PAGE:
The Informers by Juan Gabriel Vásquez (Translated by Anne Mclean) - review by Sebastian Shakespeare

Sebastian Shakespeare

Columbian Collaborators

The Informers


Bloomsbury 352pp £16.99

Juan Gabriel Vásquez was named last year as one of the Bogotá 39, the most important thirty-nine Latin American writers under the age of thirty-nine. It is a measure of how far Latin American literature has changed in recent years that there is only one overtly magical-realist image in his book, which is when the pigeons in Plaza de Bolivar in Bogotá all start dying and falling out of the sky at once. Even this freakish phenomenon has an entirely rational explanation: it transpires that the corn used to feed the birds had been poisoned ‘without anyone knowing why or without those responsible ever being found, or even pursued’.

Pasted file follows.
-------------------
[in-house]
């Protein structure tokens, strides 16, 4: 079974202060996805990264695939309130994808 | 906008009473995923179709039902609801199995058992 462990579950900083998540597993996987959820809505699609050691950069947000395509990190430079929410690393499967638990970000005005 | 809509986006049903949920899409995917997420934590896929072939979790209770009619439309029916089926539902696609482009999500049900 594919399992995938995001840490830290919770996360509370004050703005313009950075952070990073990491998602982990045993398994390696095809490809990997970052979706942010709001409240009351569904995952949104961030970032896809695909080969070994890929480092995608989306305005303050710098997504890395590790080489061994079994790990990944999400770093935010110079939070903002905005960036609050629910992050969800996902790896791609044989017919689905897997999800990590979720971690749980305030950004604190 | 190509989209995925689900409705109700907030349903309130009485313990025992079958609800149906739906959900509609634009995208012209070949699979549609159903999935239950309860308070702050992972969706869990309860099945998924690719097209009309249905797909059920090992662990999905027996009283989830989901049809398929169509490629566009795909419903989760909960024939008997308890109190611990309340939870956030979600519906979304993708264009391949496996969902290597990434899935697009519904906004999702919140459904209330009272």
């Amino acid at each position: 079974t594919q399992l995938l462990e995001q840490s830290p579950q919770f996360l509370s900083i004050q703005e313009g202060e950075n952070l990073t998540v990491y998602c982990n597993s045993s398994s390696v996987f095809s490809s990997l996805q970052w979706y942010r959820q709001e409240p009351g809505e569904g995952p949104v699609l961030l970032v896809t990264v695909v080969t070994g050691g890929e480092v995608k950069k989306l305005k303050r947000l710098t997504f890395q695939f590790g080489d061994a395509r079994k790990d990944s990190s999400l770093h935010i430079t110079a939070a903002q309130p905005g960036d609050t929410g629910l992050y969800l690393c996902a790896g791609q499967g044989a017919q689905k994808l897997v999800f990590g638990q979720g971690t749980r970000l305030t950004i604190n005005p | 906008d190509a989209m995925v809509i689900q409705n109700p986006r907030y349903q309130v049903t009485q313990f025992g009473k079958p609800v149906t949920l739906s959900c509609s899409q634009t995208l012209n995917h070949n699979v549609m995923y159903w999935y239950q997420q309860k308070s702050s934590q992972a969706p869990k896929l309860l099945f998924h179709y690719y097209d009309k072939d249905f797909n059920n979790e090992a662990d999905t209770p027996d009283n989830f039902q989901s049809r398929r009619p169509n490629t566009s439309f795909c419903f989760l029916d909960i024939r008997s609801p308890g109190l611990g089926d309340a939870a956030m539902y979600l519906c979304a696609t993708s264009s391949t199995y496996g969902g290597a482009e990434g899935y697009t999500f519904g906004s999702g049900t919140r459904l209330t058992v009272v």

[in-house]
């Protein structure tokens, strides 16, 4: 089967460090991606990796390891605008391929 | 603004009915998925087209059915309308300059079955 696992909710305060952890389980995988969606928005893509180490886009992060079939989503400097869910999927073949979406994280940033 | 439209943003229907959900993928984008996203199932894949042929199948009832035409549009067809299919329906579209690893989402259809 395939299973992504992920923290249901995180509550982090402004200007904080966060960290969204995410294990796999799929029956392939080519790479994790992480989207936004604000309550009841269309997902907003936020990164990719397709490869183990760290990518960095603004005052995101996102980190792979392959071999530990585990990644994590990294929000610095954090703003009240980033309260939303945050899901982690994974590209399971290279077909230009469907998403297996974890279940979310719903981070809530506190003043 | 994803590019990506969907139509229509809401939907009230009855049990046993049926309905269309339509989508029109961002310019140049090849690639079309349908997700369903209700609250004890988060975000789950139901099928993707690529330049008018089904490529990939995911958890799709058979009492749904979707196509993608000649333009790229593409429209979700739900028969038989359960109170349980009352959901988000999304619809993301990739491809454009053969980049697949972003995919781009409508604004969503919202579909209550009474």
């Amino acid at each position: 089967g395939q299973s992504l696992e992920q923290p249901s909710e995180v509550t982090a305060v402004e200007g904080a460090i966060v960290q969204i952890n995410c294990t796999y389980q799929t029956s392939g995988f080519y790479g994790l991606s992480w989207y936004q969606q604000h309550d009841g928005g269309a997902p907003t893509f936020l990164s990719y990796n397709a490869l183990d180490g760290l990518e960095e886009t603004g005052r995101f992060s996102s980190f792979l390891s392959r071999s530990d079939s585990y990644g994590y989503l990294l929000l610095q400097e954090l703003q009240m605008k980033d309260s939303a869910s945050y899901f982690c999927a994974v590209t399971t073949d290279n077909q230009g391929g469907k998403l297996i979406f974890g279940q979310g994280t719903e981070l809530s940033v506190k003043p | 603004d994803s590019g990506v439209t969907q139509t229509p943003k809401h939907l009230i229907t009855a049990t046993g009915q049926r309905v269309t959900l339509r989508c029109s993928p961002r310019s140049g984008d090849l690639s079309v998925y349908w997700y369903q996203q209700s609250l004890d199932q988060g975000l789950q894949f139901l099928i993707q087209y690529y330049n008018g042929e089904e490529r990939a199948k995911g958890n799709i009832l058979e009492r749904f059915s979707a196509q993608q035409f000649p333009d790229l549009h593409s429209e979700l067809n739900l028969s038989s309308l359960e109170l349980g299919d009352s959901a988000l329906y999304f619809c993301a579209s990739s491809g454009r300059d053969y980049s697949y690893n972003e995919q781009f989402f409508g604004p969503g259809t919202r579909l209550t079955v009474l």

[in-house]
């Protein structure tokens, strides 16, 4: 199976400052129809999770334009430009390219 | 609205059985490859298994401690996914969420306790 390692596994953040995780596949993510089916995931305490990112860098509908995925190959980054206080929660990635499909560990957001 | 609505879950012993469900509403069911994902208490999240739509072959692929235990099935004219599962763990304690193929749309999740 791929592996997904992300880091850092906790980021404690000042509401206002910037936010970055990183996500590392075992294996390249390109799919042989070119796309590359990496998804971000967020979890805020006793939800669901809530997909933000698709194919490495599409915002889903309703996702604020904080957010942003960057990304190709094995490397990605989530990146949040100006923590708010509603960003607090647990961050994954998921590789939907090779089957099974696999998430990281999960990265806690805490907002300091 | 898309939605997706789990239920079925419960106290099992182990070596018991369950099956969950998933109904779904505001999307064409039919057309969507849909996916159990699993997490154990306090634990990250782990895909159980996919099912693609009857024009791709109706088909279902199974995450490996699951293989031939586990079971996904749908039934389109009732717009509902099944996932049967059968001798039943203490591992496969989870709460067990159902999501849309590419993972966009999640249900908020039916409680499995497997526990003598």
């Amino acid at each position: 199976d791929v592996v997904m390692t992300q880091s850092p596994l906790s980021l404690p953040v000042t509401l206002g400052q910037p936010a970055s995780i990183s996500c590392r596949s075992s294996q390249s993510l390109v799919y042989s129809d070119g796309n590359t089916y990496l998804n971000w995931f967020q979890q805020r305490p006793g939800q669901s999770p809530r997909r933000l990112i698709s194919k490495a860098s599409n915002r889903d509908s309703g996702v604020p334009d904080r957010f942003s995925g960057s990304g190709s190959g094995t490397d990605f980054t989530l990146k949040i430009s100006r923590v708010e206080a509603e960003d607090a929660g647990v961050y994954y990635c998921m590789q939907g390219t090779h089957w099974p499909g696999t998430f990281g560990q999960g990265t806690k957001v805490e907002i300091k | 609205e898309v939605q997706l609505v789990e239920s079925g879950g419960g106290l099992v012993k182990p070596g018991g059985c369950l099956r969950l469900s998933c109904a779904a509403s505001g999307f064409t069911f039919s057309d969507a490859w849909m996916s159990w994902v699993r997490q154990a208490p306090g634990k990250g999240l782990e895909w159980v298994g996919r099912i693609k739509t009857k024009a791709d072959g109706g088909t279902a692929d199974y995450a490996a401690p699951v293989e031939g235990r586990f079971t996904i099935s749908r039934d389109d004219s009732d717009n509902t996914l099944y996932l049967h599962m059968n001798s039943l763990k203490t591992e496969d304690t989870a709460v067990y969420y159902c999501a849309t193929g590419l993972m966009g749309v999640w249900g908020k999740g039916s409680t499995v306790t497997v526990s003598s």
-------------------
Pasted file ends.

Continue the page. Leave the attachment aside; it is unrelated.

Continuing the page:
Human behaviour is as enigmatic as a cloudburst of pigeons, and such is the theme of this beguiling novel. Why do lovers, husbands, wives, friends betray each other? What possesses us to turn on our kith and kin?

The title refers to the introduction of blacklists of German immigrants in Colombia during the Second World War. Often entirely innocent people were denounced for harbouring Nazi sympathies, and nobody knew why or by whom they had been denounced. The atmosphere was increasingly noxious; treachery was commonplace. It is a

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